Latest Version of Rules to Reduce Pollution by Better Controlling Manure Provide Several Exemptions for Farmers and a Six-Year Phase In
FOR IMMEDIATE RELEASE
December 1, 2014
Contact: Dawn Stoltzfus, The Hatcher Group, (410) 990-0284
(Annapolis, MD) – With today’s publication in the Maryland Register of new rules to better control manure, a coalition of nonprofit organizations called on the Maryland General Assembly to support the proposed Phosphorus Management Tool (PMT) regulation. A new phosphorus rule has been proposed three times in the last two years but has been repeatedly delayed due to pressure from industry lobbyists and legislative leaders.
Today a 30-day public comment period on the regulation begins, and the Maryland Administrative, Executive & Legislative Review committee has the opportunity to review and comment on them.
The Maryland Clean Agriculture Coalition says the latest version of the regulation includes a reasonable implementation plan for the state-of-the-art tool, as well as several exemptions for certain farms and a six-year phase-in timetable.
“Studies show phosphorus pollution is getting worse, not better – yet this regulation has been repeatedly delayed,” said Karla Raettig of the Maryland League of Conservation Voters. “It’s time for the Maryland legislature, with leadership from President Miller and Speaker Busch, to swiftly endorse them.”
The PMT would reduce pollution by limiting manure applied to farm fields already contaminated with excess phosphorus levels, and scientists say it would improve water quality, protect public health and reduce harmful algae blooms.
“Governor O’Malley kept his commitment to Marylanders and to the Chesapeake Bay by finalizing this much-needed rule to better manage manure,” said Joanna Diamond of Environment Maryland. “It’s time for the legislature to support this rule. This is one of the biggest opportunities to clean up the Chesapeake Bay and local waters in more than 30 years.”
Advocates cited concerns about continued delays to reduce phosphorus pollution, even as the state finalizes a renewed permit for concentrated animal feeding operations and counties approve hundreds of new, industrial-sized poultry houses on Delmarva. In 2013, Maryland’s poultry industry made $804 million in revenue. Advocates say the industry needs to help fund pollution clean-up costs and not expect small farmers or taxpayers to pay the full tab.
“The science is clear: we are dumping too much chicken poop on already saturated soils, while the poultry industry continues to rapidly expand,” said Bob Gallagher, Chair, West/Rhode Riverkeeper, Inc. “It makes no sense for Maryland to produce tons more poop until we have a plan to safely handle it and protect our waters.”
A recent report by the Environmental Integrity Project showed no improvement in phosphorus levels in eight major rivers on Maryland’s Eastern Shore over ten years, with pollution actually worsening in the Nanticoke, the Sassafras and the Transquaking Rivers.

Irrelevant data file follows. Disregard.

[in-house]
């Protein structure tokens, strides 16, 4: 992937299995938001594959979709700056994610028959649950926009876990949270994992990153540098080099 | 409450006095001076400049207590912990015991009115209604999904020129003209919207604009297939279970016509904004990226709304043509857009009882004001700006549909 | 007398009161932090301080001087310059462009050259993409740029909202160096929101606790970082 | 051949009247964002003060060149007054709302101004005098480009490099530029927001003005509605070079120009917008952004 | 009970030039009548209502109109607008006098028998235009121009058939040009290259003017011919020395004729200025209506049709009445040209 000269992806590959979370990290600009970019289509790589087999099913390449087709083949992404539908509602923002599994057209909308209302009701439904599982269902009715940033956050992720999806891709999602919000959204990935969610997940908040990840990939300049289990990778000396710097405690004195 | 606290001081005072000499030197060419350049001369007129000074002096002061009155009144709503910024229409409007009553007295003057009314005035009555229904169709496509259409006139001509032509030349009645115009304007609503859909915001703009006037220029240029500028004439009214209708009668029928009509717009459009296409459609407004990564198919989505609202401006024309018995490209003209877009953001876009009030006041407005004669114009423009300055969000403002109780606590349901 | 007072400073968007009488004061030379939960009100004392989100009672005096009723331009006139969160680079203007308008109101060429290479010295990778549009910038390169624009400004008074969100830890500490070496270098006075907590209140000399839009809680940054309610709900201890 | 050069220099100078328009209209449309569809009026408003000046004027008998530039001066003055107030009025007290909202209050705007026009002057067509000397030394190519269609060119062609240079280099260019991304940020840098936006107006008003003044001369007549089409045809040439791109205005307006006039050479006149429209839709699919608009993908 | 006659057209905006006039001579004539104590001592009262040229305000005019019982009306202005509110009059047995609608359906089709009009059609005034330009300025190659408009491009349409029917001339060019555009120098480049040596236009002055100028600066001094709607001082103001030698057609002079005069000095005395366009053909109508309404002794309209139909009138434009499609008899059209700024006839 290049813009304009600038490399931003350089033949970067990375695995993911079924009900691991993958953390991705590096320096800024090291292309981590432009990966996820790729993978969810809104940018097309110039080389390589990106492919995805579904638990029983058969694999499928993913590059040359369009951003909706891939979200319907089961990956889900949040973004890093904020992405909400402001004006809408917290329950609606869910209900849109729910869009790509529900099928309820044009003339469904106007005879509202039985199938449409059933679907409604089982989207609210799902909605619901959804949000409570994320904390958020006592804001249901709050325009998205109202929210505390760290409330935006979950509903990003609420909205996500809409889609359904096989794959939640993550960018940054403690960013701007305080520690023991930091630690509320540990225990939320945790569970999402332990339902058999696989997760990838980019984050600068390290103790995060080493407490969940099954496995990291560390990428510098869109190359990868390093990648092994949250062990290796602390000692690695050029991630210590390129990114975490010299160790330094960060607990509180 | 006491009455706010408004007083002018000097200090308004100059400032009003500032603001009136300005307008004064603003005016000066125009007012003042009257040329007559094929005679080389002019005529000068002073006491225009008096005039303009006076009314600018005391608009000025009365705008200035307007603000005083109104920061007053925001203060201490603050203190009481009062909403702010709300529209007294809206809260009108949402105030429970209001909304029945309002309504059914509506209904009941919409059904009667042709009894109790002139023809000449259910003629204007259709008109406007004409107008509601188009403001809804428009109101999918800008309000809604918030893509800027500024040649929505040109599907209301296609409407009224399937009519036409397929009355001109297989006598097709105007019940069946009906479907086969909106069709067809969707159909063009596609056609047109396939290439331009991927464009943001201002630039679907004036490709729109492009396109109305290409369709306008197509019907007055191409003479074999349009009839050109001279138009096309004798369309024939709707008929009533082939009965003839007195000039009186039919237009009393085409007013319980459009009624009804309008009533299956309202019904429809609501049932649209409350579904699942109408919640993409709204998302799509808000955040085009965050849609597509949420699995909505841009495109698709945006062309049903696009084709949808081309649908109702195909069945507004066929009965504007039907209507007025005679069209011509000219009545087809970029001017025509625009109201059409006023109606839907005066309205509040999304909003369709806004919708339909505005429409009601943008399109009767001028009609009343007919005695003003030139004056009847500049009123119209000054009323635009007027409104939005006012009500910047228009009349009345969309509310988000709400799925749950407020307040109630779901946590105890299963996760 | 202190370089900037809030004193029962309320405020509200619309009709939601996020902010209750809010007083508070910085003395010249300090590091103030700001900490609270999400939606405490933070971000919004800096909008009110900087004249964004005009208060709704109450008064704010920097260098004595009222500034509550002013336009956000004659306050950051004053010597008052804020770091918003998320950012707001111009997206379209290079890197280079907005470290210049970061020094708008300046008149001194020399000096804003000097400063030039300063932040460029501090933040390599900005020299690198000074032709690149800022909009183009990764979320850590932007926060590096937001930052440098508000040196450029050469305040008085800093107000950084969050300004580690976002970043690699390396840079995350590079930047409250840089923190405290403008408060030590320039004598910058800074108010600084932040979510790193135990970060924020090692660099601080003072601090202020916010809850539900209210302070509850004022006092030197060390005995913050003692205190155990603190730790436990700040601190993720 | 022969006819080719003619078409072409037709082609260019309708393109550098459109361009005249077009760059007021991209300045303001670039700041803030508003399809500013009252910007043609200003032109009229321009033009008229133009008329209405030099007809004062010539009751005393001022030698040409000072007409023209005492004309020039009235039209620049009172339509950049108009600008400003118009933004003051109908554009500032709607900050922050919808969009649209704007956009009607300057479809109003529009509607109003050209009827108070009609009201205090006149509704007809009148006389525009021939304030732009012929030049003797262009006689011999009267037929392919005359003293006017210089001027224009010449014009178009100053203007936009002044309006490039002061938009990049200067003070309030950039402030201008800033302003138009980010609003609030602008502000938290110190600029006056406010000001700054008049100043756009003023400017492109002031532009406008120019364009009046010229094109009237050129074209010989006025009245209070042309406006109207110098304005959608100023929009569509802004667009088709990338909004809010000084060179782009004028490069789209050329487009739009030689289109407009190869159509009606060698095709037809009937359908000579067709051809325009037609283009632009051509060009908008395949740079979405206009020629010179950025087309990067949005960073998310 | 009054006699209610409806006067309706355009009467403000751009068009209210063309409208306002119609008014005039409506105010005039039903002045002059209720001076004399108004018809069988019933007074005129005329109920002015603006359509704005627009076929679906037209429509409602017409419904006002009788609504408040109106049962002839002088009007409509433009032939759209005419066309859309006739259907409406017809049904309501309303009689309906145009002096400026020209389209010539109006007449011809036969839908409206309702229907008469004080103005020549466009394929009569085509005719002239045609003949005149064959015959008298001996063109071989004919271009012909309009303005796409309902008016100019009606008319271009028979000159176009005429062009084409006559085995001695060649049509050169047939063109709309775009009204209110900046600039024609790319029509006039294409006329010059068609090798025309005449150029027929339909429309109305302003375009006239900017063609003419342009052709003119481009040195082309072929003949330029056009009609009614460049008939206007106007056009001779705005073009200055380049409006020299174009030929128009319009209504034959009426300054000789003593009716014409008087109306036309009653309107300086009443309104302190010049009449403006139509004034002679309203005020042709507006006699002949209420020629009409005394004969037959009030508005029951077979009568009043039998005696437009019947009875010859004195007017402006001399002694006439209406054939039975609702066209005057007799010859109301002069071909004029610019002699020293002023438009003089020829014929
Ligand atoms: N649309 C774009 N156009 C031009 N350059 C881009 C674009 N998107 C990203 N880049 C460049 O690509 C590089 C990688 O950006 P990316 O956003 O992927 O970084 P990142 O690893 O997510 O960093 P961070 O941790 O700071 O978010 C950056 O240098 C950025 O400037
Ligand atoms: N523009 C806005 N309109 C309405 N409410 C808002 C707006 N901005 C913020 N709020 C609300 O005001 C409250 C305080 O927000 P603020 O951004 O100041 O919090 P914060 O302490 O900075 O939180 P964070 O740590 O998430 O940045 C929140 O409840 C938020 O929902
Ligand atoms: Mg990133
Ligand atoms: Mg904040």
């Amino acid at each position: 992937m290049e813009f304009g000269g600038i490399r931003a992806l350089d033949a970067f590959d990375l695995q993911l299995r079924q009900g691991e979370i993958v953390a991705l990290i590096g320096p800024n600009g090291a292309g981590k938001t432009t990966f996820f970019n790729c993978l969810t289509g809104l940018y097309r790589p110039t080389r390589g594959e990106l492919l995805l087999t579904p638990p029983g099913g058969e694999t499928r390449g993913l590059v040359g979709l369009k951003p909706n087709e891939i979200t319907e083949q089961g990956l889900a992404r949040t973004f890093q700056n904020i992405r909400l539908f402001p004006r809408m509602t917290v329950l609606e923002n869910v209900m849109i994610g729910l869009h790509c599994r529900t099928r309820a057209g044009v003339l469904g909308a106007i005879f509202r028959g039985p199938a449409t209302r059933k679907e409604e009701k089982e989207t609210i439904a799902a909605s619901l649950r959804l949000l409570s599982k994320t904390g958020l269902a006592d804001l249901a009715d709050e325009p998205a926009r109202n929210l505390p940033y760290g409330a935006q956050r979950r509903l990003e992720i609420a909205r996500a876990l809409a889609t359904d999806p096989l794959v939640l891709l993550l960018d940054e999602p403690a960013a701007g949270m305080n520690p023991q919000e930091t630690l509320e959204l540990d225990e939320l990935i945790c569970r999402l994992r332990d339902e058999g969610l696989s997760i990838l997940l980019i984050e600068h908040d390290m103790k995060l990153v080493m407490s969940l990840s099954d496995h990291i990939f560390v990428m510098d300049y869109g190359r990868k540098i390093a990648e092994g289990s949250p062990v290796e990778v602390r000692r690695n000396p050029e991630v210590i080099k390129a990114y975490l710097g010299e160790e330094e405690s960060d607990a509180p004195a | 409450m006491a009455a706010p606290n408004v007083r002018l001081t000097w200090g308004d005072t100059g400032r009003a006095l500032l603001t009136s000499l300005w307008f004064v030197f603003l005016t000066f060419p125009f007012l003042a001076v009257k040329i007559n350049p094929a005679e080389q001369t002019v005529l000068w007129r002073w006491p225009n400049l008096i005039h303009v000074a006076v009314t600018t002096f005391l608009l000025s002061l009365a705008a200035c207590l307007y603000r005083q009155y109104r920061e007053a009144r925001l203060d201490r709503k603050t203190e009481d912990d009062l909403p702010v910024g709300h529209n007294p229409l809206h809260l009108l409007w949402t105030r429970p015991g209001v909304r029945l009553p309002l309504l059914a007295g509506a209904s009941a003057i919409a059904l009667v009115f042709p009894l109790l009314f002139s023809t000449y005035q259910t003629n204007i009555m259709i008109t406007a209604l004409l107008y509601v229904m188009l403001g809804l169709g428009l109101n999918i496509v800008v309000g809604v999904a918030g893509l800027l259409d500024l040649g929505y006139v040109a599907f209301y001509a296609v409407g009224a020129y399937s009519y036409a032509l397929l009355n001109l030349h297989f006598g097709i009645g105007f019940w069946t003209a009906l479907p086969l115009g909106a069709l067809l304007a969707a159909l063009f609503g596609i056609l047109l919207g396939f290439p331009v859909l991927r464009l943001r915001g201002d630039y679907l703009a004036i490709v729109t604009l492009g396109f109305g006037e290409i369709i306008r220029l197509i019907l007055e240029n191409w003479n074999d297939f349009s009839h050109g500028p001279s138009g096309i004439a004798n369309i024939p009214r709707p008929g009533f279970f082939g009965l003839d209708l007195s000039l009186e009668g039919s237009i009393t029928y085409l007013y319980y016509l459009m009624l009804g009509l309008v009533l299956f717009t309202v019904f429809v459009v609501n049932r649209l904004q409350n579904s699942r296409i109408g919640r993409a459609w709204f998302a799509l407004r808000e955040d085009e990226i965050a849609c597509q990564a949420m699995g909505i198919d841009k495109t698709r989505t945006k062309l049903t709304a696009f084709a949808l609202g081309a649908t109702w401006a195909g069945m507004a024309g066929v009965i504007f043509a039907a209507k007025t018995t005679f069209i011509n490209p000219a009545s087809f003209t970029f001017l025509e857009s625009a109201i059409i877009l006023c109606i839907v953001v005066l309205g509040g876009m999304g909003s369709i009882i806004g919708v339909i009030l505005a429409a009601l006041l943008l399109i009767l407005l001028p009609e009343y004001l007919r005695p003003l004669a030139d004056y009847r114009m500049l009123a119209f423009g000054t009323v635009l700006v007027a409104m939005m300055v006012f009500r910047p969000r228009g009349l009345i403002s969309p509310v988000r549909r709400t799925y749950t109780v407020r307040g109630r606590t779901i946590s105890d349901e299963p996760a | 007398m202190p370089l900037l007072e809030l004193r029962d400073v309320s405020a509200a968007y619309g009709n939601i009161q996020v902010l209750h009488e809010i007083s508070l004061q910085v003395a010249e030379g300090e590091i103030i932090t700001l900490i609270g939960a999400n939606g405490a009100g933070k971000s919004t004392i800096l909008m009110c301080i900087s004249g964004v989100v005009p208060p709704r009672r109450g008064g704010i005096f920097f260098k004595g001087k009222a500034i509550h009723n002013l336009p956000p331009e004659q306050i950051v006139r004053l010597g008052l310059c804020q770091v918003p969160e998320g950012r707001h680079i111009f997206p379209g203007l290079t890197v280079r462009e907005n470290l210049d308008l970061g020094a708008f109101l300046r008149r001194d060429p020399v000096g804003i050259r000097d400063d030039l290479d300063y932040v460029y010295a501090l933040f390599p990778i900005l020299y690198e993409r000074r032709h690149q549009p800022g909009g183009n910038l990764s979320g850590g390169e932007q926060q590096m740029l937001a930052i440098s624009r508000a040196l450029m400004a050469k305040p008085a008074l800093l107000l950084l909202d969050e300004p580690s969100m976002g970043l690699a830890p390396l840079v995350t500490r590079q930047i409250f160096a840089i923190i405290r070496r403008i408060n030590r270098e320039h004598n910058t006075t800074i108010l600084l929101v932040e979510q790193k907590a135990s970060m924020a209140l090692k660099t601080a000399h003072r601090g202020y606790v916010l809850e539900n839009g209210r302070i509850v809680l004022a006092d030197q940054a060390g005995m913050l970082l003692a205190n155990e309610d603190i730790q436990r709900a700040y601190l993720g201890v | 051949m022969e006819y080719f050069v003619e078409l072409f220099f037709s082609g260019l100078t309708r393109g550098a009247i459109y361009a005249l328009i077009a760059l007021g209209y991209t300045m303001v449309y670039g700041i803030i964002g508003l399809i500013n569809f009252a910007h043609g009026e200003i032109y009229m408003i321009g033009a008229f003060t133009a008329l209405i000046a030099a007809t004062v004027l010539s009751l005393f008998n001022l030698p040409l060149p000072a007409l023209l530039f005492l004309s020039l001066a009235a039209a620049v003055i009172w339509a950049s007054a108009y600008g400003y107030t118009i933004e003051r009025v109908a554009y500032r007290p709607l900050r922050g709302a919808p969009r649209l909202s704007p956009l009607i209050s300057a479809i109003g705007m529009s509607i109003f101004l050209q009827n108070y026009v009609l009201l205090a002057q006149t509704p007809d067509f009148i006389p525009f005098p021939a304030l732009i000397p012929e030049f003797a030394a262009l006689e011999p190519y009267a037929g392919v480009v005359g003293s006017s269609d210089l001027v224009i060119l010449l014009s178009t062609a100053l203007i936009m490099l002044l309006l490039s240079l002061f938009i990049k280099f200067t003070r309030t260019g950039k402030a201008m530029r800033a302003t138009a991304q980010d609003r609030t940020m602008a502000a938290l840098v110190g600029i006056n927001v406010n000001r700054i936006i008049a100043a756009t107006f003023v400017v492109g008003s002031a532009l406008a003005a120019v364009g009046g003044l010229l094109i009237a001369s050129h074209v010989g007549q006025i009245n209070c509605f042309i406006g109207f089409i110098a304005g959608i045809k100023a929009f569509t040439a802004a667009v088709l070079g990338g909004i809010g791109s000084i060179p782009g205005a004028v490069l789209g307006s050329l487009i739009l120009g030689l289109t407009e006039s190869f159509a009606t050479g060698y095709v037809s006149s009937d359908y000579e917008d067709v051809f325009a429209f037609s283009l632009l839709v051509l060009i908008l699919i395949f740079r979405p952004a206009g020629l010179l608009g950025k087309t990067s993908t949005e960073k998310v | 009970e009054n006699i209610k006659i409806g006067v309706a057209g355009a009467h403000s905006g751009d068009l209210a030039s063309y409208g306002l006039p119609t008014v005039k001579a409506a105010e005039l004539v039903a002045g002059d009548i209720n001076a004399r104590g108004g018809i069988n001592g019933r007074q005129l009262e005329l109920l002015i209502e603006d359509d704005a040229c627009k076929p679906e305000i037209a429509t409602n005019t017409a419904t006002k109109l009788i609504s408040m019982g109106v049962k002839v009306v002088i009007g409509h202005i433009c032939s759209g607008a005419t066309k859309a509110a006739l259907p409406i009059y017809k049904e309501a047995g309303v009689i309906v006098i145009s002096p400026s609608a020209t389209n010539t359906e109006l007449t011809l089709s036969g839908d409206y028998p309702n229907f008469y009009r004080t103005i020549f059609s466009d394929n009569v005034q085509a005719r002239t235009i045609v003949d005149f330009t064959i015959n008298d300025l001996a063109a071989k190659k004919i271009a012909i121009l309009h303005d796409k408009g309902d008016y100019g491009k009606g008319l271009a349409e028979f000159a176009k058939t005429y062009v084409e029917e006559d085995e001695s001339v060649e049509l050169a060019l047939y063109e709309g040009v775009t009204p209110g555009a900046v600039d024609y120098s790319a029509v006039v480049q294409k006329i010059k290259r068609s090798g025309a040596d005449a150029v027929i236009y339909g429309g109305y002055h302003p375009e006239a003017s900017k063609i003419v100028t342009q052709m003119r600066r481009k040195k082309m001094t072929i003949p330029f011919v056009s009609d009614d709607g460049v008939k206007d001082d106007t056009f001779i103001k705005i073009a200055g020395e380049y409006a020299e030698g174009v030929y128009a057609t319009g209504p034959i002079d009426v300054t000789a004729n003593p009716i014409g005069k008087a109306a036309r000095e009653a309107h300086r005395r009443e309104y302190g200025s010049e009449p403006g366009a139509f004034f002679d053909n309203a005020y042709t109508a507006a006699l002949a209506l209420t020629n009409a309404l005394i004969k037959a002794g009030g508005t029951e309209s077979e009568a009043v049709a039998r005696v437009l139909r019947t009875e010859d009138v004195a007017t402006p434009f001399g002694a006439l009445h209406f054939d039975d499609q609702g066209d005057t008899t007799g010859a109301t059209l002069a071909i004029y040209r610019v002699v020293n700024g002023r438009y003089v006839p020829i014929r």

In June, the Baltimore Sun reported on another study that concluded phosphorus produced by the Maryland poultry industry is increasing because of larger birds that produce more waste, and that phosphorus pollution has remained unchanged in nearly two-thirds of the rivers and streams tested and worsened in 16 percent.
Maryland’s 2010 Chesapeake Bay Watershed Implementation Plan (WIP) committed the state to updating the Phosphorus Management Tool in 2011. A study by the Chesapeake Bay Foundation found that failure to fully implement Maryland’s plan to restore the Chesapeake Bay would result in a $700 million annual loss.
According to BayStat, agriculture is the single, largest source of pollution to the Chesapeake Bay and Maryland waterways, and more than half of Maryland’s phosphorus pollution comes from farms. Phosphorus pollution causes algae blooms that threaten public health; kill underwater grasses; harm aquatic life like blue crabs, oysters and fish; and create an enormous “dead zone” in the Bay.
View the infographic “How Manure is Contaminating Maryland Waters & the Chesapeake Bay” as well as a fact sheet for more information about the Phosphorus Management Tool.
The Maryland Clean Agriculture Coalition is working to improve Maryland waterways and protect public health by reducing pollution, and increasing transparency and accountability, from agriculture and other associated sources of water degradation.
Anacostia Riverkeeper – Audubon Naturalist Society – Assateague Coastal Trust – Blue Water Baltimore – Chesapeake Climate Action Network – Clean Water Action – Common Cause Maryland – Environment Maryland –League of Women Voters of Maryland – Lower Susquehanna Riverkeeper – Maryland League of Conservation Voters – Maryland Pesticide Network – National Wildlife Federation, Mid-Atlantic Regional Center – Potomac Riverkeeper – Sierra Club, Maryland Chapter – South River Federation – Waterkeepers Chesapeake – West/Rhode Riverkeeper
Download this press release (PDF)